She nodded, and managed to give him a small, watery smile, and suddenly, he wished that they were no longer riding so he could wrap her up in his arms and shelter her from the world. But they were, so instead, he gave her hand a final squeeze before dropping it. It seemed that his words were well received, as she straitened up, seemingly more energetic then before. Before she trotted off, he called after her. She turned her head inquisitively.
"I want you to know, I still think you are wrong about the comet and that it is utter nonsense. I am not following it, however, but I am following you. I may not believe in the significance of this comet, but if there is one thing in this world I do believe in, it is you."
He was rewarded with the biggest smile he had seen in weeks.
The khalasar saw the newfound confidence with which their khaleesi carried herself, and they, in turn, took heart. And indeed, it seemed like their fortunes were improving. They chanced upon a water spring the next day, and although the water was warm and tasted horribly, everyone drank greedily and filled their water skins to bursting. A day later, one of the scouts Dany had sent forward returned with news they had all been dying to hear: he had found a city, pale as the moon, about an hour away. The night was coming to an end, though, and the sun had already risen in the east. But rather then wait a whole day, they decided to push forward, in hopes of reaching the city before the heat became unbearable. It seemed like the prospect of food, water and shade was enough to convince even the most cautious among them.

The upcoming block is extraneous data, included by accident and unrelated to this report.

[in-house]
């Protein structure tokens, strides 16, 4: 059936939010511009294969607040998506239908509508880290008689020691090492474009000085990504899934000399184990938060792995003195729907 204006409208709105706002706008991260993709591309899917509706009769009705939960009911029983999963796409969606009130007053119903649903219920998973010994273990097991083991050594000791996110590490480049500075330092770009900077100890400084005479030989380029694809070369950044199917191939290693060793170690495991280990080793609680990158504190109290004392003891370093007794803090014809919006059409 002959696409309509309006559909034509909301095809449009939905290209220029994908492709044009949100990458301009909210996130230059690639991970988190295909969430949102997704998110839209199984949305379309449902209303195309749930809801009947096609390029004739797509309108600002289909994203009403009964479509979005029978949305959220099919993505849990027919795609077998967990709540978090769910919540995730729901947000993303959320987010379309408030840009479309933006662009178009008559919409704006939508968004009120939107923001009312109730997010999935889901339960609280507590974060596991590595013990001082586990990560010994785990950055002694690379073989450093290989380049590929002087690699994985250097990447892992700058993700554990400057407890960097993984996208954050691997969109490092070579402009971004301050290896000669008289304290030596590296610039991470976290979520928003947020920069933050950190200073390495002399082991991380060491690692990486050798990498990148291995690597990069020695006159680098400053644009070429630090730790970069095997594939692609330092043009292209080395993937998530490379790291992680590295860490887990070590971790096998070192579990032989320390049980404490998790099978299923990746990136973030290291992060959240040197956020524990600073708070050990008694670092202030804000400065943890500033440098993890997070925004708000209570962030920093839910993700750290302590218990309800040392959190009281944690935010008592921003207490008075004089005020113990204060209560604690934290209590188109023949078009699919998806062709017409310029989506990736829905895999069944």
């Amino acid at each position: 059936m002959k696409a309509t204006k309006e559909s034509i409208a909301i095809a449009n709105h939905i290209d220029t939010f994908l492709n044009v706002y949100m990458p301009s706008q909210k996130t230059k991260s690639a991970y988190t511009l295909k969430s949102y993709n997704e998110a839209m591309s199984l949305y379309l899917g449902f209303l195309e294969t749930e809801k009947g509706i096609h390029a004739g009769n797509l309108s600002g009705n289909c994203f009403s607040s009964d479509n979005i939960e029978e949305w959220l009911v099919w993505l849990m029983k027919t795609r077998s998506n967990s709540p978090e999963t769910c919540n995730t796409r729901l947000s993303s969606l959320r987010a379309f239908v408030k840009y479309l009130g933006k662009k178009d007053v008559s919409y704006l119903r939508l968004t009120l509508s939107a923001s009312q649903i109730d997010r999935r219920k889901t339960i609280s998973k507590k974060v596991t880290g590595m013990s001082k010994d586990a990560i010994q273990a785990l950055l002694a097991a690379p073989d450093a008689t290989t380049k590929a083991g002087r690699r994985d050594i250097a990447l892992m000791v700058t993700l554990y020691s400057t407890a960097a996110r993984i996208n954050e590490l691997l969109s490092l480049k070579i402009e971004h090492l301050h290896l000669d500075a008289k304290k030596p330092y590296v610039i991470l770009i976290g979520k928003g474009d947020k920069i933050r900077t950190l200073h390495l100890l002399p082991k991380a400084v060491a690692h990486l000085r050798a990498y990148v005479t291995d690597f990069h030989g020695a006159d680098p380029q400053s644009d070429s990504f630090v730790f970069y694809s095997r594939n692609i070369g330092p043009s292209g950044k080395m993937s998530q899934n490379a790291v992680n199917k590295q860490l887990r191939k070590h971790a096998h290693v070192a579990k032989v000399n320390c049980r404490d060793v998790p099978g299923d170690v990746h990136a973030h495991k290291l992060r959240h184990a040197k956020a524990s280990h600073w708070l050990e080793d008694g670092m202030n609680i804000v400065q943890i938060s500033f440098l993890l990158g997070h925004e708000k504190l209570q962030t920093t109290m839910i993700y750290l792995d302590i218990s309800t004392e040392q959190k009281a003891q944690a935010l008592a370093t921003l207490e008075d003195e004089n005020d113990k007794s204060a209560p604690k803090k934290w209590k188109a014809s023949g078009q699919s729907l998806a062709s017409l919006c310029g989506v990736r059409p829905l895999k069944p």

Unfortunately, the scout that had discovered the city had a strong horse, able to cross the distance much faster than the entire khalasar could. By the time they caught sight of the city walls, the sun was beating down mercilessly on the group, and all that was pushing them forward was the sight of the city in the distance.
Viserys was suffering like he had never suffered before. Rivers of sweat were making his way down his body, and his clothes were plastered against his back. He reached for his waterskin for the fifth time in ten minutes, but when he placed it on his lips, he found that it was empty. Slowly and with great difficulty, he turned his head towards ser Jorah, who was riding beside him.
"Water" he rasped, and even that small word hurt his throat immensely. But it appeared that ser Jorah had not heard him, and he could not force his throat to produce another sound. So he slowly released the reigns of his horse to tap him on the shoulder, when suddenly, everything went black. He felt himself sliding out of the saddle and hitting the ground with a hard thud. Then, he knew no more.
He was surrounded by inky blackness. In the distance, he could hear voices, he could even faintly make out his name being called, but he was too weak, too frail to even attempt to call back. Instead, he just floated around, for seconds, minutes, hours, days, he could not tell.
If this is the afterlife, I am sorely disappointed. he thought by himself. The Septons always preached of the seven circles of heaven and the seven circles of hell, but this looked nothing like they had described. Lying bastards.
After what felt like forever, he suddenly felt a hard tug behind his navel, like if someone grabbed him from behind and dragged him away. He felt himself falling, faster and faster, until he suddenly hit a solid floor. No longer was he surrounded by blackness, but he found himself lying down on a cold, stone ground. A marble floor, to be precise. He lifted his gaze before scrambling to his feet. He stood in a large room, no, a hall, with heigh ceilings and high, narrow windows. His vision was blurry, however, so he could only make out vague shapes. Suddenly, a small blurry shape stepped out from a larger blurry shape that could only be a column of some sort, and came towards him, growing rapidly. A voice appeared in the air, seemingly out of nowhere, a voice he had not heard in years.
A man appeared in his visage, a long, thin man, with unkempt, dirty silver-gold hair to his waist, a matted and unwashed beard, and yellow fingernails at least nine inches long. On the top of his head was a dragon-emblazed crown.